FC: We have tried to be as objective as possible about the event feedback and what we have taken away essentially is: “Well done – but what’s next?!” As Amanda says, we need to dive deeper into the topics – and I’m not afraid of that! I feel there is plenty of opportunity to stage these deeper dives – there is more meat to cook on the fire!

ACC: My vision is that, going forward, we don’t want to involve only ophthalmologists – we are focusing on them now because they are the easiest to reach – but also more people from the industry side, from the investor side, the administrators, and the technicians. One of the most impressive bits of feedback that Francesco received was from a representative from one of the Swiss-Italian family funds, who said, “It shouldn’t have been me attending this, but someone from our senior leadership.” He could see the caliber of people who were attending and realized that this was a very high-level entrepreneurial meeting.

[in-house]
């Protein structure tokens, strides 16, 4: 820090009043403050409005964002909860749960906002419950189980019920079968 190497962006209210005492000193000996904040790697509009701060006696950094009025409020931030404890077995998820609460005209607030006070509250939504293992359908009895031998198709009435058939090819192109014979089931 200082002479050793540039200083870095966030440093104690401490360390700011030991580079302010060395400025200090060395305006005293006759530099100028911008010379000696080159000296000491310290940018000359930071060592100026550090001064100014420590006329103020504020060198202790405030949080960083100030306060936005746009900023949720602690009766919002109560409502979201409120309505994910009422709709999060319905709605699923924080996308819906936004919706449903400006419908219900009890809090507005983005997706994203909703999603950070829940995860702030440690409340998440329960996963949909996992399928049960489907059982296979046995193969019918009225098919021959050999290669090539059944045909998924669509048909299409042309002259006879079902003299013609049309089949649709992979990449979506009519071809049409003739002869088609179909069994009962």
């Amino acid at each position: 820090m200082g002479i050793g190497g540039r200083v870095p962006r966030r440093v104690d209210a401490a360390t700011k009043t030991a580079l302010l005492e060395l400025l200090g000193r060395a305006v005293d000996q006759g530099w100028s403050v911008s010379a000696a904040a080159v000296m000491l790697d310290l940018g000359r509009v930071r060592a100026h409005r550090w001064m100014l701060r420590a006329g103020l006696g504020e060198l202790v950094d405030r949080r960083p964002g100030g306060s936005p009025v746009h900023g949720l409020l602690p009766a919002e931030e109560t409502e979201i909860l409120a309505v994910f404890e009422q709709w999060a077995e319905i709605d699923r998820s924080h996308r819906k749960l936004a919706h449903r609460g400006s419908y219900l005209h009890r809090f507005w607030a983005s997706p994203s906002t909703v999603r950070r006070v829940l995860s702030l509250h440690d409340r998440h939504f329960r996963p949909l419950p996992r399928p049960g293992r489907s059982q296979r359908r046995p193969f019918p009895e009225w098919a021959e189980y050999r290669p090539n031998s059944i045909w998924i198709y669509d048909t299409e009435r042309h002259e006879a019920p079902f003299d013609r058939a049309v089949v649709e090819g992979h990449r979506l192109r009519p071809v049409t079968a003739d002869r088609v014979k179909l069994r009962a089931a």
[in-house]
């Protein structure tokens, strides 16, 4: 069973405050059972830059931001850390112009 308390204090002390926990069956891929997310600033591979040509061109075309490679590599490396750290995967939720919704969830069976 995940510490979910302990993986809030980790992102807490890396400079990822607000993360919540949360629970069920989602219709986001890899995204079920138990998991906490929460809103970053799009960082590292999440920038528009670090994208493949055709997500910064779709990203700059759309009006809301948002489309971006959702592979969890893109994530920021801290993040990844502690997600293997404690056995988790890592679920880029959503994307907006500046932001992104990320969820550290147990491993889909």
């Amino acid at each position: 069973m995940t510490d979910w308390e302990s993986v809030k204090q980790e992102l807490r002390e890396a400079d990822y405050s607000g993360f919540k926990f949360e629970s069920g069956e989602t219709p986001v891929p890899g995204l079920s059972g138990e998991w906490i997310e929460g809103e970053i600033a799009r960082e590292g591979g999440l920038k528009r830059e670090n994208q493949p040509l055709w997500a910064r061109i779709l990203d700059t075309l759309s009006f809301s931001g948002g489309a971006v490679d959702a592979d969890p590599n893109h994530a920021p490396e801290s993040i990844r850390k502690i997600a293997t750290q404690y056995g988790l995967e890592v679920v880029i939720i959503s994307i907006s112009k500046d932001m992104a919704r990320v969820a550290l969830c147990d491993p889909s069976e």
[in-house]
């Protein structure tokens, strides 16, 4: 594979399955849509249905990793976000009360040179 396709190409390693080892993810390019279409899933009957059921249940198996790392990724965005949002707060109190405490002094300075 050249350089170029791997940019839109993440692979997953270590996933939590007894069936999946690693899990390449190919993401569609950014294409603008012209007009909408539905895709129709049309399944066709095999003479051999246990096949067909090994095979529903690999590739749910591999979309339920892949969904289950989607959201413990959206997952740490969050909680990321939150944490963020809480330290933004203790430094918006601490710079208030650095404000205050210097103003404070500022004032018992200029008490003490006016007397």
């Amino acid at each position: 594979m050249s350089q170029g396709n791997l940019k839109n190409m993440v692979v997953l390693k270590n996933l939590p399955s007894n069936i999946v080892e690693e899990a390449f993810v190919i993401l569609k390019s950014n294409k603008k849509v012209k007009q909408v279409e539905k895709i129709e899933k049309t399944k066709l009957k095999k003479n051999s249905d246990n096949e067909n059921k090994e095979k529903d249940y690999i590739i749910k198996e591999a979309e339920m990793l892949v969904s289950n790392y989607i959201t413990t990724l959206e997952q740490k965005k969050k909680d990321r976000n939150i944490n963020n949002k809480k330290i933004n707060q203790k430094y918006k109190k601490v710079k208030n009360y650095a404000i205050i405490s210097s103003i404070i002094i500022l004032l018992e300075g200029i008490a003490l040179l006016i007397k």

What was the geographical spread of the attendees at this first event? Did they come from further afield than you were expecting?

ACC: They did! We were initially expecting it would be mostly people from Western Europe, and mostly from Italy. So, we were surprised to see that the Italian participation was not higher than maybe 8 percent attendance. We ended up having people from around 30-odd countries, including South Africa, the US, Brazil, Argentina, and even Australia.

At the meeting, you invited everyone to contribute to defining what Ophthalpreneurs really means. How has this definition evolved since then?

ACC: Yes. We truly wanted to make this for the stakeholders by the stakeholders. The vision statement that we voted on was, “The Global Community of Vision Care Stakeholders.” We have refined it to become “OPHTHALPRENEURS:  The Global Community Leading Business Innovation and Entrepreneurship in Private Ophthalmology.”

It was important to us to clearly differentiate what we do from what other societies and organizations focus on. Our values are:

  • Innovation
  • Entrepreneurial spirit
  • Collaboration
  • Patient-centricity

Ophthalpreneurs will be returning to Italy (Taormina) in March 2025.

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About the Author
Julian Upton

Julian Upton is Group Editor of The Ophthalmologist and The New Optometrist. With 20+ years' experience of the magazine industry, he has covered many facets of science and healthcare.